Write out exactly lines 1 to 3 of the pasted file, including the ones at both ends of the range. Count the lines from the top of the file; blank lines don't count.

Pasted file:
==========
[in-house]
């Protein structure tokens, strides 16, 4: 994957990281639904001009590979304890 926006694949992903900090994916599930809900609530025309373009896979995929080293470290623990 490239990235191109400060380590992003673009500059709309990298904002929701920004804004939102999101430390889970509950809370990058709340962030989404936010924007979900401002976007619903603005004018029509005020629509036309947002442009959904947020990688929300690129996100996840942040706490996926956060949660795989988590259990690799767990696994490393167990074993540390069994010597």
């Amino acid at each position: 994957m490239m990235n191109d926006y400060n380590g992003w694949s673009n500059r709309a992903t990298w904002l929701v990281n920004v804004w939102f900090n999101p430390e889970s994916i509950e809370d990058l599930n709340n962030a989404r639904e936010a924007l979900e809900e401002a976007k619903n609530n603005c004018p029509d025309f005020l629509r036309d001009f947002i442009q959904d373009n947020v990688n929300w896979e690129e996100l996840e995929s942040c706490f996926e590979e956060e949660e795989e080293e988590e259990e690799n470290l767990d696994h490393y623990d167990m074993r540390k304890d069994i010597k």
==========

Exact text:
[in-house]
């Protein structure tokens, strides 16, 4: 994957990281639904001009590979304890 926006694949992903900090994916599930809900609530025309373009896979995929080293470290623990 490239990235191109400060380590992003673009500059709309990298904002929701920004804004939102999101430390889970509950809370990058709340962030989404936010924007979900401002976007619903603005004018029509005020629509036309947002442009959904947020990688929300690129996100996840942040706490996926956060949660795989988590259990690799767990696994490393167990074993540390069994010597």
């Amino acid at each position: 994957m490239m990235n191109d926006y400060n380590g992003w694949s673009n500059r709309a992903t990298w904002l929701v990281n920004v804004w939102f900090n999101p430390e889970s994916i509950e809370d990058l599930n709340n962030a989404r639904e936010a924007l979900e809900e401002a976007k619903n609530n603005c004018p029509d025309f005020l629509r036309d001009f947002i442009q959904d373009n947020v990688n929300w896979e690129e996100l996840e995929s942040c706490f996926e590979e956060e949660e795989e080293e988590e259990e690799n470290l767990d696994h490393y623990d167990m074993r540390k304890d069994i010597k």